My Lords, I absolutely agree on the importance of enforcement. The likelihood of enforcement has the greatest bearing on whether drivers are likely to break the law. We have tough penalties for drink-drivers in this country. The comparative data show us in a favourable light with other European countries. We believe that that rests in part on our stiff penalties and consistent and tough enforcement of the law in this area.

My Lords, will the Minister include in the consultations to which he referred the British Medical Association, which has been pressing for a reduction in the legal limit for some considerable years and has accumulated considerable evidence to support that case?

My Lords, we are consulting all interested parties and we will welcome the BMA’s views. We would also welcome the evidence to which the noble Lord referred because at the moment the evidence is inconclusive. I stress to the House that, although we have a higher limit than most European countries, we have a much better road safety record than most of those countries, including many fewer deaths with a drink-driving component. The evidence shows that our tough and consistent enforcement regime underpins that. The whole House would wish to see that enforcement regime prosecuted to the strongest possible extent, alongside any measures that we might take to reduce the limit.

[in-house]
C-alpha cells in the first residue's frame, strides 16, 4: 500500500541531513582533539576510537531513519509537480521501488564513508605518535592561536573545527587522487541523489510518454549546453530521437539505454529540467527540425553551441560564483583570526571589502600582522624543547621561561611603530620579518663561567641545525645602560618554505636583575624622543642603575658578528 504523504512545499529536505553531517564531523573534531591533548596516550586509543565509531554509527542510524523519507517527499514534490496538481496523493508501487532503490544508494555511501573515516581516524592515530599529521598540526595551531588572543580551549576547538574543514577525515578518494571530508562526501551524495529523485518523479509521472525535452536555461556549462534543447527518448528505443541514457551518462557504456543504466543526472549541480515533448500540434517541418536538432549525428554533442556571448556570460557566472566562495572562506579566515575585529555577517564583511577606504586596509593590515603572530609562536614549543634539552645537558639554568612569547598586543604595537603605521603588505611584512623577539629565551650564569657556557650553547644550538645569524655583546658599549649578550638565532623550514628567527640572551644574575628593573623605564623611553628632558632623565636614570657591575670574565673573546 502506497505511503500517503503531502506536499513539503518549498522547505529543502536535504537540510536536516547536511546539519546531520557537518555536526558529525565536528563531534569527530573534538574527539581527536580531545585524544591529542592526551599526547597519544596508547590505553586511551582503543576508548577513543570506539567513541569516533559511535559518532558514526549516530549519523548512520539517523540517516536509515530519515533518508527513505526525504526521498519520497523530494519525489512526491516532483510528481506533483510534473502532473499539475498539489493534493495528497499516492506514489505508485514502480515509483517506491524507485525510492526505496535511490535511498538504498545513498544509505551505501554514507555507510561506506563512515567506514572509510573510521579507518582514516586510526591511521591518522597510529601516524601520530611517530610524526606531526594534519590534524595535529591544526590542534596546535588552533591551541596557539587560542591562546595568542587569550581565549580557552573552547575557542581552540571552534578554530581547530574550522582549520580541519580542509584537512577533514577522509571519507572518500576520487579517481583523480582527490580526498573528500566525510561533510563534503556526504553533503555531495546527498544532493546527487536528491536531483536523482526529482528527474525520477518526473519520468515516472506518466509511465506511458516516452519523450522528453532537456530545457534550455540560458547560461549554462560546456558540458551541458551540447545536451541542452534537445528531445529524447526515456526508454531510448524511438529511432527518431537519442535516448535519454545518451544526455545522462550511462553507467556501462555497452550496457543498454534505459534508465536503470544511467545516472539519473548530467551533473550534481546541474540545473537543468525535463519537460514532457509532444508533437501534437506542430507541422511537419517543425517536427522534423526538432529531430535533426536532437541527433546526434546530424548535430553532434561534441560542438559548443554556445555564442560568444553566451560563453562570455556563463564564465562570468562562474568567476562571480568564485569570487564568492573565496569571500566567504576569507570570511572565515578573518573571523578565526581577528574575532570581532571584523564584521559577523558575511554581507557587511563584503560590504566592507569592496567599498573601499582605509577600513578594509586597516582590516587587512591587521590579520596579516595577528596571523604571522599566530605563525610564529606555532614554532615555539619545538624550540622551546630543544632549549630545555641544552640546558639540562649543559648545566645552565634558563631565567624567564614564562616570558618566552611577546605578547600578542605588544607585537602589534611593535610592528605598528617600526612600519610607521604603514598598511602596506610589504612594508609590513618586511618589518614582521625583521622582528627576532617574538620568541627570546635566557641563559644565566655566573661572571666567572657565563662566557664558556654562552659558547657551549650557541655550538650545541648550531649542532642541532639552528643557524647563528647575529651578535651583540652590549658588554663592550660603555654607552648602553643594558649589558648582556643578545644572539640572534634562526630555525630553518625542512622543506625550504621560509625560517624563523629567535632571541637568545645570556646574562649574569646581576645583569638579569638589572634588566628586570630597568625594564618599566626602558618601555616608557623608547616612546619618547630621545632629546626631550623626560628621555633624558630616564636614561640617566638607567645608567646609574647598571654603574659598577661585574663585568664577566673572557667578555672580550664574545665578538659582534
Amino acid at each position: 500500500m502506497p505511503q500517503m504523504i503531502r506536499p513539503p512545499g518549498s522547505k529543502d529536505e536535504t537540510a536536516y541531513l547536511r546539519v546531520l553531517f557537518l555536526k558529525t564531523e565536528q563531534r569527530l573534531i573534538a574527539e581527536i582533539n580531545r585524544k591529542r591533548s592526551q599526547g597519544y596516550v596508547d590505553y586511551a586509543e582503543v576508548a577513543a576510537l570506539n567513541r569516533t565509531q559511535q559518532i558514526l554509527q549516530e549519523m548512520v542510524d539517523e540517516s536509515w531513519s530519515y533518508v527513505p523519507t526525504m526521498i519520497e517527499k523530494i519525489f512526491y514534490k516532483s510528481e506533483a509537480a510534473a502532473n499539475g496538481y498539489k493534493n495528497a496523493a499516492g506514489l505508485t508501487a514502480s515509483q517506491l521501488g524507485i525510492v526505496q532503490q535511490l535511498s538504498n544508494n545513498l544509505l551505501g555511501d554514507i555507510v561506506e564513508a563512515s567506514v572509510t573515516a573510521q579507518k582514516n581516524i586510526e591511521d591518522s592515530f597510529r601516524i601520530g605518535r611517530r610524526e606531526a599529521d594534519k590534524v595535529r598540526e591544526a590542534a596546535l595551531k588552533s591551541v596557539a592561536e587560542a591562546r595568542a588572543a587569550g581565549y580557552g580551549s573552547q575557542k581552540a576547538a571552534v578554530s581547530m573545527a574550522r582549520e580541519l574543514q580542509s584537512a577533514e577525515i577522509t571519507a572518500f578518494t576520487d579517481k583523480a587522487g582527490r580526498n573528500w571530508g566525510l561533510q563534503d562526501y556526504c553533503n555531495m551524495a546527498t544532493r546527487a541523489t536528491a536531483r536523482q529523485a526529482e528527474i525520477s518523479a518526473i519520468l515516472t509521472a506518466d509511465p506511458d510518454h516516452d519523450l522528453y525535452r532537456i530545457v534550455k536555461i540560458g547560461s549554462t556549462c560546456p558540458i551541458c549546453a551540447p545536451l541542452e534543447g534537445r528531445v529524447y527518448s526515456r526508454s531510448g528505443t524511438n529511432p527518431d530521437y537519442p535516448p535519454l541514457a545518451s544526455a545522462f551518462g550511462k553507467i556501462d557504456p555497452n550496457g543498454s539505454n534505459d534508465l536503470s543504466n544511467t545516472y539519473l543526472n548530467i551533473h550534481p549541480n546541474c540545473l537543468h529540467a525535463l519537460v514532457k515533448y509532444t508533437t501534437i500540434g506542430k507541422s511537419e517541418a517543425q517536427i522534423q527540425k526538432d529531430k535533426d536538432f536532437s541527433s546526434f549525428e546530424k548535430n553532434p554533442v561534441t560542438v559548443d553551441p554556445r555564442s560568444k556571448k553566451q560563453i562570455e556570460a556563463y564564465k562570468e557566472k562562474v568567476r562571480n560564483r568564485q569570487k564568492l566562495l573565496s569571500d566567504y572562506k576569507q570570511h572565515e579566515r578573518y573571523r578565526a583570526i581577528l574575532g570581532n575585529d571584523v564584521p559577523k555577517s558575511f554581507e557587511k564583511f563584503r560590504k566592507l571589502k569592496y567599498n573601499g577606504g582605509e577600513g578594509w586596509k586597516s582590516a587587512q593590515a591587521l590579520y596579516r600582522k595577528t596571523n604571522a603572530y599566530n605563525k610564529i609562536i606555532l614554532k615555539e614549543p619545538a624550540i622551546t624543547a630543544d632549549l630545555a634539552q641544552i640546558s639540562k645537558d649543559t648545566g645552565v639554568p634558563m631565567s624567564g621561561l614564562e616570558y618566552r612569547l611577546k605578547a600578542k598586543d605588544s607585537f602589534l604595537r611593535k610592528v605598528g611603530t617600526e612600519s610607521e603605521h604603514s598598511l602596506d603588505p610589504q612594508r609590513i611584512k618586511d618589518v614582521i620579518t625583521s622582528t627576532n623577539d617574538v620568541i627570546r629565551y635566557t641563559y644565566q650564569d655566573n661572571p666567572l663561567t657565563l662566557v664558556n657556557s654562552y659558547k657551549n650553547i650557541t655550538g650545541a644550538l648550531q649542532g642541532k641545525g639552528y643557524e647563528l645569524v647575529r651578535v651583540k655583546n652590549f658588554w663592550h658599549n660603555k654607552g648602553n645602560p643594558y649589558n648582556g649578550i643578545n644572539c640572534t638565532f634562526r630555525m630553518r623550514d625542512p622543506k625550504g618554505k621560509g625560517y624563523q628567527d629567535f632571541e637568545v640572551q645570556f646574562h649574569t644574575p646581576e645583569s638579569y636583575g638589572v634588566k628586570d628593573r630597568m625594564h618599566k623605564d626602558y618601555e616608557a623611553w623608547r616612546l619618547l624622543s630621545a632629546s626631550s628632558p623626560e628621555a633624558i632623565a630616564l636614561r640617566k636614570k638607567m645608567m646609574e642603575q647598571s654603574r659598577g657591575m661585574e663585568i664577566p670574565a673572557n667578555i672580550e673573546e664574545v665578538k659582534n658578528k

My Lords, how does the Minister justify our being out of step with 23 of the other countries of the European Union, which have the 50 milligram limit, not the 80 milligram limit? Also, how many police forces will follow the example of the four police forces in Wales, which are going to breathalyse randomly during the Christmas period? Last year, 19,000 random tests were held and more than 500—558, I think—were found to be above the limit.

My Lords, the noble Lord is absolutely right to say that most other European countries have a lower drink-drive limit than we have, but our road-deaths record is better than that of almost all those countries. The latest figures—those for 2006—record 5.4 road deaths per 100,000 of the population in the United Kingdom. That compares with 8.9 in Austria, 10.2 in Belgium, 7.7 in France, 14.9 in Greece, 9.7 in Italy, 9.2 in Portugal and 9.4 in Spain. All those countries have a lower limit, so there is clearly no direct relationship between a lower limit and deaths on the road, including deaths related to drivers under the influence of alcohol.

My Lords, does my noble friend agree that when we talk about clarity of communication, as we were earlier, the clear communication that ought to go out in this festive season is that the only safe level at which you ought to be behind the wheel of a car is zero?

My Lords, I entirely agree with my noble friend. We need to be absolutely clear in our message to drivers and our message could not be clearer in the “Think!” campaign, which makes it abundantly clear to drivers that those who are under the influence of alcohol will be treated in the way in which all other criminals are treated when they have broken the law.